Besides, you must be aware that registering people’s religion can lead to all sorts of problems. The Dutch – who are meticulous record keepers – registered the religions of all their citizens before World War II. After taking over, the Nazis then used those documents to murder about a hundred thousand Jews (full story here).
One thing people always forget. The question isn’t, ‘What can this government do with this new law or this information?’ Instead, it is, ‘What can the worst government who can take power do with this information?’
Of course, this current government is already accused of stoking religious-based violence. Quartz magazine went so far as calling India Lynchistan. So I guess the current government is already pretty bad.
There were four pages of these types of questions in all. Several times I got so angry I screamed in frustration and refused to answer anymore. To only go back to it 15 minutes later under the guise of, ‘The government might be inept, arrogant and Kafkaesque, but the country is still beautiful’. Or ‘One day for six months of travel’ repeated over and over again. Or ‘Remember Goa, remember Goa’.
Eventually, that got us through. The last thing to do was send our forms and scheduled an interview. It was for a week later (yes, a week. I did mention they were inept, right?). Along with the interview date, they sent us two copies of the document we’d filled out. They were exactly the same except in one regard. One had the date of our appointment on there and one did not. No further information.
Ten points if you can predict what happens next.
The day before we had to go, we printed out the forms, made copies of passports, bank statements and so on. Then we show up at the door, show everything and expect to be let in.
“Hold on,” the guy at the door says, “you don’t have the form with your appointment date on it.” I said “Oh? But I’ve got the other one which is exactly the same but without the date on it. Won’t that do? Can’t you check the computer to see when my date is?” “No, we can’t do that. You have to go print out the right document.”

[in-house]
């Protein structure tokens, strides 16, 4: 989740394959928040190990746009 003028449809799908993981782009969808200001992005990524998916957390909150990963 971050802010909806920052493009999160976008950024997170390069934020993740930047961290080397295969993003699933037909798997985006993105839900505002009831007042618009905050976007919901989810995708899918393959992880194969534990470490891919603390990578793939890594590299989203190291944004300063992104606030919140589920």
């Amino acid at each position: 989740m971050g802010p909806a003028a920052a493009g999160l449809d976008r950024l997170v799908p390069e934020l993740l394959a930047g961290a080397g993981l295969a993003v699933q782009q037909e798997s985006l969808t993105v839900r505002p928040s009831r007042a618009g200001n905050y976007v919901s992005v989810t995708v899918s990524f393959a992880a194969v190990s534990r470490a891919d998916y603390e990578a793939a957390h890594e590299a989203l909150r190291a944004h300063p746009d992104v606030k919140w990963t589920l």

Score one for the Indian bureaucracy. But okay, easier to do what they say. I went to a copy shop across the street and asked them to print out the form. The guys working there leaped into action. Based on their reaction, this was obviously something that had happened tons of times before.
Then their enthusiasm faded, however. The Indian website was down. Not the internet as a whole, mind you. The Indian site. It turns out, one of the IT powerhouses in the world can’t even keep their embassy website online. And as that site was necessary to print my form, that was that.
I went back, told the guys at the door what was going on, and expected some sympathy. To their credit, they did look sad as they told me that without that document I wasn’t allowed in. “But your own website is down! And you’ve got me in your system!” “The Ambassador won’t see you without that form. You’ll have to fill in the forms again and make another appointment.”
In other words, “Because we’re unclear and shit at IT, you’ll have to waste another day and wait another week to know if you can get into country”.
At this point, something broke inside me. They must have seen it. Because they went from pretending to be on my side to taking several steps back in alarm. To this day I don’t know what my facial expression was. That’s a shame because it’s always useful to know how you can alarm two big men with guns.